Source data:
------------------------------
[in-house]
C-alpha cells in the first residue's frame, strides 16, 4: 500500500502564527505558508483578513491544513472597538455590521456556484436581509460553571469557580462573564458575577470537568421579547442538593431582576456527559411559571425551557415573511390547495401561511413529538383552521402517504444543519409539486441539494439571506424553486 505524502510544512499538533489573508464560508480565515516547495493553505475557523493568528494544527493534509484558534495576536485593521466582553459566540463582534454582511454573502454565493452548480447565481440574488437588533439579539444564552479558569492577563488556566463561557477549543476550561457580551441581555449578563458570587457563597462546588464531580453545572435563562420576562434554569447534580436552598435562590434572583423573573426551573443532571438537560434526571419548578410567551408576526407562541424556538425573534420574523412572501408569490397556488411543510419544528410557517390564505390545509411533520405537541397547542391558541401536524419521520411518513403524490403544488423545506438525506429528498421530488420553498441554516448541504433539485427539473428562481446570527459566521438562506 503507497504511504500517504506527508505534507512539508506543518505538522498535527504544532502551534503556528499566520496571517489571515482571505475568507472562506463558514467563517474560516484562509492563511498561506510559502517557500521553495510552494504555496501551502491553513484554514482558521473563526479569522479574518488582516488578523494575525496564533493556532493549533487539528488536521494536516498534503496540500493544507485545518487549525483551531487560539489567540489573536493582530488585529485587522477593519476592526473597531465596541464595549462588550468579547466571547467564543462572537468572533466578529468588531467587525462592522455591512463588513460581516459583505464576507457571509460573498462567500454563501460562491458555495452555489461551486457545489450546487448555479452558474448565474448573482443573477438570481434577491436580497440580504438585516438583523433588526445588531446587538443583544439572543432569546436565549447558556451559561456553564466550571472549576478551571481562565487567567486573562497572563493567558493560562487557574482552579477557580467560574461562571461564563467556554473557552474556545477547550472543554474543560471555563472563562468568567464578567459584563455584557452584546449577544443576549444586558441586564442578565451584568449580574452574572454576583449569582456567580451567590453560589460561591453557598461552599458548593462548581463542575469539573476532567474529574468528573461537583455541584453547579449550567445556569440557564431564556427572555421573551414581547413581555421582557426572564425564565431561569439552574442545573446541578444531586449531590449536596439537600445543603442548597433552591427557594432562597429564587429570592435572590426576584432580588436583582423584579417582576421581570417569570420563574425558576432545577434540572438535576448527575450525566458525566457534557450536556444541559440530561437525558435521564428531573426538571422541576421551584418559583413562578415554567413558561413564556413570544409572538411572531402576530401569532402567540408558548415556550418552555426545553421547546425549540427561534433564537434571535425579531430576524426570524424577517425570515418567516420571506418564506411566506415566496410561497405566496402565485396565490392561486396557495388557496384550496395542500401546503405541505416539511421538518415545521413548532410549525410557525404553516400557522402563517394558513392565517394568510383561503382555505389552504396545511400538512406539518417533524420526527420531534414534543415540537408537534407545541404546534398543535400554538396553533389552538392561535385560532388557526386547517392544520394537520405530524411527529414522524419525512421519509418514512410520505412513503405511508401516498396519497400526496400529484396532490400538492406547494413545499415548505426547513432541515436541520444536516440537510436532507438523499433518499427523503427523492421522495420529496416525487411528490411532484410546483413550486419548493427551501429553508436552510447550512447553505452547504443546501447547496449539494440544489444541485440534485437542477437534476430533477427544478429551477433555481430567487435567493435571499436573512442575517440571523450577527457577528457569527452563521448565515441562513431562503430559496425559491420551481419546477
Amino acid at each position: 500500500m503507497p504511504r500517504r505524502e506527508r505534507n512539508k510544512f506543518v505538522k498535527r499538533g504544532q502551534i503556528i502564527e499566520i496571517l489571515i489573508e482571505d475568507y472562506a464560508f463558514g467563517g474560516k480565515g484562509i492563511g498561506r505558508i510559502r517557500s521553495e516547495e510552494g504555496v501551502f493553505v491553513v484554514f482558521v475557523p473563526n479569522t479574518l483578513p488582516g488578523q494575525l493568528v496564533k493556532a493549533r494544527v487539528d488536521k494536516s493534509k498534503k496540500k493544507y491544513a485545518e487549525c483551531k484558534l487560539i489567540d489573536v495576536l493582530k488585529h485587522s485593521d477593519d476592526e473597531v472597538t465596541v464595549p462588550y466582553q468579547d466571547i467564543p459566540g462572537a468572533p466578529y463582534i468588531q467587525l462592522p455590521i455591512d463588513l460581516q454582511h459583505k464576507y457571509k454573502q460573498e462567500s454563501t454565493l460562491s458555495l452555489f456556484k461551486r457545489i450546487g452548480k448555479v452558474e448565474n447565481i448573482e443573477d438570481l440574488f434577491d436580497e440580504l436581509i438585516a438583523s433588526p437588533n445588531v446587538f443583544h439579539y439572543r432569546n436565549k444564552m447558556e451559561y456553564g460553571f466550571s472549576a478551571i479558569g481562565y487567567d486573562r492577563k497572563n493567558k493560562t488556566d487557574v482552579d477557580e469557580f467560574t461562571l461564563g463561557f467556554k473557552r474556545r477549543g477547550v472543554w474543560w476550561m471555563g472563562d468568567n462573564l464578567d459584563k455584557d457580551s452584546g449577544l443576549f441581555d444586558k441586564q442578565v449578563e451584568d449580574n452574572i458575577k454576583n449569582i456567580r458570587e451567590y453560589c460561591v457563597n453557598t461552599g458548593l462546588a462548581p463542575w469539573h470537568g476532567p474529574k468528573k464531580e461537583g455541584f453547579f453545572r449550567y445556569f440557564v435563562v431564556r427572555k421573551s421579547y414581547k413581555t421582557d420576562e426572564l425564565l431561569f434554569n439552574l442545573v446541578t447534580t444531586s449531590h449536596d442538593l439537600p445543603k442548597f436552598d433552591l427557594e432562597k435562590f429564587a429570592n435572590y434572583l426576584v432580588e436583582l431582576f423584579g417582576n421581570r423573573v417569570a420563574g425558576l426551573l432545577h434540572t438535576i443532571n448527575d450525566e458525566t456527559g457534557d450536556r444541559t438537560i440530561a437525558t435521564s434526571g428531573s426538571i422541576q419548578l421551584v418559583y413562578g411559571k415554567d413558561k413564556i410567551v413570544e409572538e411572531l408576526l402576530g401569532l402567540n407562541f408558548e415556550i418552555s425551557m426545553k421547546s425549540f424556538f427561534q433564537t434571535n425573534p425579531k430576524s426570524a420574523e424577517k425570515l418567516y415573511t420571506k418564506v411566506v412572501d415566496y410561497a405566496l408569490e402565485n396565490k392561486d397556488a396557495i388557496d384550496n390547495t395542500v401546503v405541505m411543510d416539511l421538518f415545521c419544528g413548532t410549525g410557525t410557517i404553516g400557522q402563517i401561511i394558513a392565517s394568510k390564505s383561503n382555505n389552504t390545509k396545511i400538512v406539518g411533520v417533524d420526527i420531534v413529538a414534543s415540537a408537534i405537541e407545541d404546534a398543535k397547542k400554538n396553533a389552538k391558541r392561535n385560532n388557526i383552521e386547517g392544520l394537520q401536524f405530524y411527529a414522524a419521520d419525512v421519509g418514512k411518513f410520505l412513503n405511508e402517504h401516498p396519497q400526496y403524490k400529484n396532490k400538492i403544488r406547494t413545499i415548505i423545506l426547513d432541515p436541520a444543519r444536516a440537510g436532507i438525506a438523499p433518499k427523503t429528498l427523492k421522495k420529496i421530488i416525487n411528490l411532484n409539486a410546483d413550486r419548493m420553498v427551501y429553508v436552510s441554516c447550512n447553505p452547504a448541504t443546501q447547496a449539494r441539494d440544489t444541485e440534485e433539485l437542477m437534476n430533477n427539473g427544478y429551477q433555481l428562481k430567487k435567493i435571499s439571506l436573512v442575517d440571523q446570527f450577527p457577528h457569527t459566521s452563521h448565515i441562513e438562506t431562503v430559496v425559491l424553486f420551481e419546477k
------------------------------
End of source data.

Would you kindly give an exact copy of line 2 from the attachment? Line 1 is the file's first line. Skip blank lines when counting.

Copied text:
C-alpha cells in the first residue's frame, strides 16, 4: 500500500502564527505558508483578513491544513472597538455590521456556484436581509460553571469557580462573564458575577470537568421579547442538593431582576456527559411559571425551557415573511390547495401561511413529538383552521402517504444543519409539486441539494439571506424553486 505524502510544512499538533489573508464560508480565515516547495493553505475557523493568528494544527493534509484558534495576536485593521466582553459566540463582534454582511454573502454565493452548480447565481440574488437588533439579539444564552479558569492577563488556566463561557477549543476550561457580551441581555449578563458570587457563597462546588464531580453545572435563562420576562434554569447534580436552598435562590434572583423573573426551573443532571438537560434526571419548578410567551408576526407562541424556538425573534420574523412572501408569490397556488411543510419544528410557517390564505390545509411533520405537541397547542391558541401536524419521520411518513403524490403544488423545506438525506429528498421530488420553498441554516448541504433539485427539473428562481446570527459566521438562506 503507497504511504500517504506527508505534507512539508506543518505538522498535527504544532502551534503556528499566520496571517489571515482571505475568507472562506463558514467563517474560516484562509492563511498561506510559502517557500521553495510552494504555496501551502491553513484554514482558521473563526479569522479574518488582516488578523494575525496564533493556532493549533487539528488536521494536516498534503496540500493544507485545518487549525483551531487560539489567540489573536493582530488585529485587522477593519476592526473597531465596541464595549462588550468579547466571547467564543462572537468572533466578529468588531467587525462592522455591512463588513460581516459583505464576507457571509460573498462567500454563501460562491458555495452555489461551486457545489450546487448555479452558474448565474448573482443573477438570481434577491436580497440580504438585516438583523433588526445588531446587538443583544439572543432569546436565549447558556451559561456553564466550571472549576478551571481562565487567567486573562497572563493567558493560562487557574482552579477557580467560574461562571461564563467556554473557552474556545477547550472543554474543560471555563472563562468568567464578567459584563455584557452584546449577544443576549444586558441586564442578565451584568449580574452574572454576583449569582456567580451567590453560589460561591453557598461552599458548593462548581463542575469539573476532567474529574468528573461537583455541584453547579449550567445556569440557564431564556427572555421573551414581547413581555421582557426572564425564565431561569439552574442545573446541578444531586449531590449536596439537600445543603442548597433552591427557594432562597429564587429570592435572590426576584432580588436583582423584579417582576421581570417569570420563574425558576432545577434540572438535576448527575450525566458525566457534557450536556444541559440530561437525558435521564428531573426538571422541576421551584418559583413562578415554567413558561413564556413570544409572538411572531402576530401569532402567540408558548415556550418552555426545553421547546425549540427561534433564537434571535425579531430576524426570524424577517425570515418567516420571506418564506411566506415566496410561497405566496402565485396565490392561486396557495388557496384550496395542500401546503405541505416539511421538518415545521413548532410549525410557525404553516400557522402563517394558513392565517394568510383561503382555505389552504396545511400538512406539518417533524420526527420531534414534543415540537408537534407545541404546534398543535400554538396553533389552538392561535385560532388557526386547517392544520394537520405530524411527529414522524419525512421519509418514512410520505412513503405511508401516498396519497400526496400529484396532490400538492406547494413545499415548505426547513432541515436541520444536516440537510436532507438523499433518499427523503427523492421522495420529496416525487411528490411532484410546483413550486419548493427551501429553508436552510447550512447553505452547504443546501447547496449539494440544489444541485440534485437542477437534476430533477427544478429551477433555481430567487435567493435571499436573512442575517440571523450577527457577528457569527452563521448565515441562513431562503430559496425559491420551481419546477